It’s Friday the 13th and we have a special interview for you. We had a conversation with actor, Tommy Bo, about his ghost-hunting role in the fright-inducing show, The Brothers Paranormal.
Tommy Bo is a Brooklyn-based actor with professional credits including Netflix and Amazon for TV/film, Off-Broadway, and regional theatre. He enjoys traveling, is big into food and fitness, and is currently starring in The Brothers Paranormal. Read more about our conversation below.
What are your biggest influences as an artist and as a person?
TOMMY: I love being in a room full of ambitious creators and collaborators who have a strong vision. When each and every person at that table brings 110%, the work becomes electric and contagious—this feeling makes me excited to come into the room again and again, all the way up until we are in front of our first audience who get to witness this collaboration. Now for the people who I absolutely admire, I’d have to say I love funny people—Bill Hader, Atsuko Okatsuka, Ali Wong, Kristen Wiig, Henry Shields, coffee shop baristas, apartment building management companies, my dad. The list goes on.
You play the character, Max, in The Brothers Paranormal at Olney Theatre. What similarities have you uncovered between you and the character Max?
TOMMY: Max has some questionable tactics that I personally don’t relate to, but then again, Max has been through so much, even before the start of the play where we first see him. I empathize with him—the feeling that you have to do whatever you have to do in order to survive. I’ve been there, and it’s distant, and delusional, and heartbreaking, but it’s also a part of life.
What are your thoughts on paranormal activity, the ~other side~? Has stepping into this role of Max, a ghost-hunter, changed your views in any way?
TOMMY: Max doesn’t believe, until he has to believe, but for me, I’ve always believed in ghosts.
How has this show made you reflect on family/relationships and culture?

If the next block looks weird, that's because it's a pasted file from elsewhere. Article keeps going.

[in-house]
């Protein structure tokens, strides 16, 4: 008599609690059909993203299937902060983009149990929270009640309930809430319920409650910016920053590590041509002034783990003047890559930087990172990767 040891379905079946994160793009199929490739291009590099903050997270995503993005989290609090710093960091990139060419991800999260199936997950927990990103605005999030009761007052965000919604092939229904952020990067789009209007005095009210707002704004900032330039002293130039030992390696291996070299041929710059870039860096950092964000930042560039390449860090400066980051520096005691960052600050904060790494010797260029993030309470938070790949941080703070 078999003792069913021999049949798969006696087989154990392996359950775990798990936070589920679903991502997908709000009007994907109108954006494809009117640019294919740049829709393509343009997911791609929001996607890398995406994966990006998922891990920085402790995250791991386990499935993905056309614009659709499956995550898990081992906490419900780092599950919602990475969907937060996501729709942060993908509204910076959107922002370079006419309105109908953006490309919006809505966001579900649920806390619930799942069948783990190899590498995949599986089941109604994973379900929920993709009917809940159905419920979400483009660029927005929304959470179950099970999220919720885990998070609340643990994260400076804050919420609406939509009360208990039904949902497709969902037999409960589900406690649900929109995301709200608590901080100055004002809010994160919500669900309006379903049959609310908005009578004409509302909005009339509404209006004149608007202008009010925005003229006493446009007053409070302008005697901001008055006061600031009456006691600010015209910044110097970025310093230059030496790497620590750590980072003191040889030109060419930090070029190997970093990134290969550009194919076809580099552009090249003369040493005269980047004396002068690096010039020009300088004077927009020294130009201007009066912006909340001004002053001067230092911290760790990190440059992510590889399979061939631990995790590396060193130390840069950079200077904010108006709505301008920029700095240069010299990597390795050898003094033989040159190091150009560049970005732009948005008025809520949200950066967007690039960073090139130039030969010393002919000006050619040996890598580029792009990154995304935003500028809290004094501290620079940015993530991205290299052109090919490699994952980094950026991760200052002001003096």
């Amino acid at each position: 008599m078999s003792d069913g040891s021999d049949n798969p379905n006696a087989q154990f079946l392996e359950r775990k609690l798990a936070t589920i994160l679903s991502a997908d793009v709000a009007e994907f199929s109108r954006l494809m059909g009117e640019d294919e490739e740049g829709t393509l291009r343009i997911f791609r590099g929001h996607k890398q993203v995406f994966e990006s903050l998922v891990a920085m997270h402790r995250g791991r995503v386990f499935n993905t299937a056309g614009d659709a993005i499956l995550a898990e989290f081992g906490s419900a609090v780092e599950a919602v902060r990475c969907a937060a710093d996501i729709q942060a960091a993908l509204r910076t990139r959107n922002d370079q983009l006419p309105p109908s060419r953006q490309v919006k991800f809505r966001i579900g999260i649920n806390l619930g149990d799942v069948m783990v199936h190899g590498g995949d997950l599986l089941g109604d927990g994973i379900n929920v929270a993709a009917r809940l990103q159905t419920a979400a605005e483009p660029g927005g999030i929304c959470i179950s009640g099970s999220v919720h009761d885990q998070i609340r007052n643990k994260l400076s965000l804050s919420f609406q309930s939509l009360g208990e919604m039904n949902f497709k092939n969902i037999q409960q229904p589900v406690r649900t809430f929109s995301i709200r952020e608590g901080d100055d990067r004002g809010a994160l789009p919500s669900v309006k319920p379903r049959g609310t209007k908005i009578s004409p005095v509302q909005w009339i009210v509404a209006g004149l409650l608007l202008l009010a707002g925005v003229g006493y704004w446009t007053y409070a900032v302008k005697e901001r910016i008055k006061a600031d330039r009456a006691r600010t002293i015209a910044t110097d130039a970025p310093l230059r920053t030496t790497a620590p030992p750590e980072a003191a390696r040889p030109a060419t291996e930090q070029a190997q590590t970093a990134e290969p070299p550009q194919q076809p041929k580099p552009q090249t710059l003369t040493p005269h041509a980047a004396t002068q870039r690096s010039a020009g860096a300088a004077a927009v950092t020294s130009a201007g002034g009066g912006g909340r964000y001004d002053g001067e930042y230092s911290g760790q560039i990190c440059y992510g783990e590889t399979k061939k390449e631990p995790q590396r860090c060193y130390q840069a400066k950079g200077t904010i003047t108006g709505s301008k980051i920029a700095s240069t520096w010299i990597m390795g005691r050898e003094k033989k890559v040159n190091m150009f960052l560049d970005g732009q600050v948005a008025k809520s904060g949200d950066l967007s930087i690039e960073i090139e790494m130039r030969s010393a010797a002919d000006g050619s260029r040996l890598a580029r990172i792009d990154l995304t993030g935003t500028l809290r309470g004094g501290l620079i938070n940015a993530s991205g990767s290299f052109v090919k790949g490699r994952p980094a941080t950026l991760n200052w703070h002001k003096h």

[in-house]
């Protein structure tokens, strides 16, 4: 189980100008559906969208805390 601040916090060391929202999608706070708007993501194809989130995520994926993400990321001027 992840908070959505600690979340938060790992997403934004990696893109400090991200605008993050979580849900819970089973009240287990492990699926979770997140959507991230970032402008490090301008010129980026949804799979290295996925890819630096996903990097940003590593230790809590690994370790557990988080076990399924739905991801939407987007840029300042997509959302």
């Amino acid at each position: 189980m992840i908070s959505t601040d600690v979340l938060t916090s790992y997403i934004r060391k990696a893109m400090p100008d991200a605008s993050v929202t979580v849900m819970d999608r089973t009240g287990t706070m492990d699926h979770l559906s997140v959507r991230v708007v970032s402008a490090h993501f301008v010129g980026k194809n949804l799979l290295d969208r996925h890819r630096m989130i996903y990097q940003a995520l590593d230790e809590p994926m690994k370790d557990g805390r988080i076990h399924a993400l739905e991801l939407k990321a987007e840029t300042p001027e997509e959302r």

TOMMY: Throughout this process, I thought about my parents—their journey to the states, their trauma, their challenges, their successes, and how they tried so hard to find closure with the past version of their lives. Growing up as a first generation American to Lao parents, I never really thought about my parents’ struggle of living here—to fit in, to be American. But as we all grew into ourselves, my parents stopped trying to “fit in”, and they were okay with just existing in America. They ultimately found community with others who felt the same, and now I’m on my journey of reconnecting with that community and figuring out that part of me that I’ve neglected for so long.
What do you want the audience to take away from this show?
TOMMY: The ghosts that haunt us in our lives aren’t necessarily there as a foreboding warning of wrongdoing or negligence, but rather as a reminder that it is okay to move on. “Sometimes, the dead stay around because it is the living that need the time.”
Is there anything else you’d like to add or share?
TOMMY: If you’re a young person who is reading this article, specifically a young Asian American person who wants to pursue acting professionally, do it with your full heart. You don’t have to go to a fancy school and be hundreds and thousands of dollars in debt, but you do have to be diligent and tough, but more importantly, you have to know yourself and love that person. Love that person so much that it hurts.
Want to see Tommy Bo in person? Click here for more information about The Brothers Paranormal. The Brothers Paranormal runs from October 1st - October 29th.